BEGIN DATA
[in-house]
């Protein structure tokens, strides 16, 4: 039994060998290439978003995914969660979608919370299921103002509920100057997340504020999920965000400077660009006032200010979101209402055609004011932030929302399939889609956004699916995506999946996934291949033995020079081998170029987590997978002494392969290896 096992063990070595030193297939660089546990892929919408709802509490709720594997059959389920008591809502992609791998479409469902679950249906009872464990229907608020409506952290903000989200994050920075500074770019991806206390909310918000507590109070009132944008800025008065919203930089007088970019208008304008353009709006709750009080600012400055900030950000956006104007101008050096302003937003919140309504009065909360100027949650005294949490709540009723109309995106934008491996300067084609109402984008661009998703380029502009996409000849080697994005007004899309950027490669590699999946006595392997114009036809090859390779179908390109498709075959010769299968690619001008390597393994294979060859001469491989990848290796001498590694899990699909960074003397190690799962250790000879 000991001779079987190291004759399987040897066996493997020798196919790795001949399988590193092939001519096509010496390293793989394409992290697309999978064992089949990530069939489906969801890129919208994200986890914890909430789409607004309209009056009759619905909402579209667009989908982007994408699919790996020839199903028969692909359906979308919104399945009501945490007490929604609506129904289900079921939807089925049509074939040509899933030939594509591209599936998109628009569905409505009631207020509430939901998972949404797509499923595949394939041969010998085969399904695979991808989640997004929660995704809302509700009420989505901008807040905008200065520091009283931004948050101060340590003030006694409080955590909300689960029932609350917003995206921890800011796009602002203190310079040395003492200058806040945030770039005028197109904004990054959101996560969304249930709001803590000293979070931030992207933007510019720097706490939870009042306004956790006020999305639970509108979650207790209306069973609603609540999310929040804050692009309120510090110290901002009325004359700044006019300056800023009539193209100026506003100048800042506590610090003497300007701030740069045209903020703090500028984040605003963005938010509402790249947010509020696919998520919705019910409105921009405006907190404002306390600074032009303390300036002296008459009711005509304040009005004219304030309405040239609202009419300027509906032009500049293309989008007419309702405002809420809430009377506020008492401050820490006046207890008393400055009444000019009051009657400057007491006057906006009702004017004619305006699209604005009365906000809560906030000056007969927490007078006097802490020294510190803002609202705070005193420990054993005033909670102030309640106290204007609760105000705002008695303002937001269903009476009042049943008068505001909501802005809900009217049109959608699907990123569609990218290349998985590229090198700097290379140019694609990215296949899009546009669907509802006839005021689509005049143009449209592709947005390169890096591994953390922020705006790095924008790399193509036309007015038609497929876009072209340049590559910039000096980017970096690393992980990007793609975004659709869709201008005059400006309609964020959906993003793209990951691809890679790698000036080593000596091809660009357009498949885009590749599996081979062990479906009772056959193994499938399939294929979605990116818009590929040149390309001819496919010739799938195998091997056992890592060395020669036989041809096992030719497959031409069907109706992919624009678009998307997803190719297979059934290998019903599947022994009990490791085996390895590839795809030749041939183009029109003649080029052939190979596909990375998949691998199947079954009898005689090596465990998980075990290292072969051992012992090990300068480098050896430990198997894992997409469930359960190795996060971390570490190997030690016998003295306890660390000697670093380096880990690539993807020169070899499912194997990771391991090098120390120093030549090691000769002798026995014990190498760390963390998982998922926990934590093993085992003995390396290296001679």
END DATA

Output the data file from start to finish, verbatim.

[in-house]
């Protein structure tokens, strides 16, 4: 039994060998290439978003995914969660979608919370299921103002509920100057997340504020999920965000400077660009006032200010979101209402055609004011932030929302399939889609956004699916995506999946996934291949033995020079081998170029987590997978002494392969290896 096992063990070595030193297939660089546990892929919408709802509490709720594997059959389920008591809502992609791998479409469902679950249906009872464990229907608020409506952290903000989200994050920075500074770019991806206390909310918000507590109070009132944008800025008065919203930089007088970019208008304008353009709006709750009080600012400055900030950000956006104007101008050096302003937003919140309504009065909360100027949650005294949490709540009723109309995106934008491996300067084609109402984008661009998703380029502009996409000849080697994005007004899309950027490669590699999946006595392997114009036809090859390779179908390109498709075959010769299968690619001008390597393994294979060859001469491989990848290796001498590694899990699909960074003397190690799962250790000879 000991001779079987190291004759399987040897066996493997020798196919790795001949399988590193092939001519096509010496390293793989394409992290697309999978064992089949990530069939489906969801890129919208994200986890914890909430789409607004309209009056009759619905909402579209667009989908982007994408699919790996020839199903028969692909359906979308919104399945009501945490007490929604609506129904289900079921939807089925049509074939040509899933030939594509591209599936998109628009569905409505009631207020509430939901998972949404797509499923595949394939041969010998085969399904695979991808989640997004929660995704809302509700009420989505901008807040905008200065520091009283931004948050101060340590003030006694409080955590909300689960029932609350917003995206921890800011796009602002203190310079040395003492200058806040945030770039005028197109904004990054959101996560969304249930709001803590000293979070931030992207933007510019720097706490939870009042306004956790006020999305639970509108979650207790209306069973609603609540999310929040804050692009309120510090110290901002009325004359700044006019300056800023009539193209100026506003100048800042506590610090003497300007701030740069045209903020703090500028984040605003963005938010509402790249947010509020696919998520919705019910409105921009405006907190404002306390600074032009303390300036002296008459009711005509304040009005004219304030309405040239609202009419300027509906032009500049293309989008007419309702405002809420809430009377506020008492401050820490006046207890008393400055009444000019009051009657400057007491006057906006009702004017004619305006699209604005009365906000809560906030000056007969927490007078006097802490020294510190803002609202705070005193420990054993005033909670102030309640106290204007609760105000705002008695303002937001269903009476009042049943008068505001909501802005809900009217049109959608699907990123569609990218290349998985590229090198700097290379140019694609990215296949899009546009669907509802006839005021689509005049143009449209592709947005390169890096591994953390922020705006790095924008790399193509036309007015038609497929876009072209340049590559910039000096980017970096690393992980990007793609975004659709869709201008005059400006309609964020959906993003793209990951691809890679790698000036080593000596091809660009357009498949885009590749599996081979062990479906009772056959193994499938399939294929979605990116818009590929040149390309001819496919010739799938195998091997056992890592060395020669036989041809096992030719497959031409069907109706992919624009678009998307997803190719297979059934290998019903599947022994009990490791085996390895590839795809030749041939183009029109003649080029052939190979596909990375998949691998199947079954009898005689090596465990998980075990290292072969051992012992090990300068480098050896430990198997894992997409469930359960190795996060971390570490190997030690016998003295306890660390000697670093380096880990690539993807020169070899499912194997990771391991090098120390120093030549090691000769002798026995014990190498760390963390998982998922926990934590093993085992003995390396290296001679």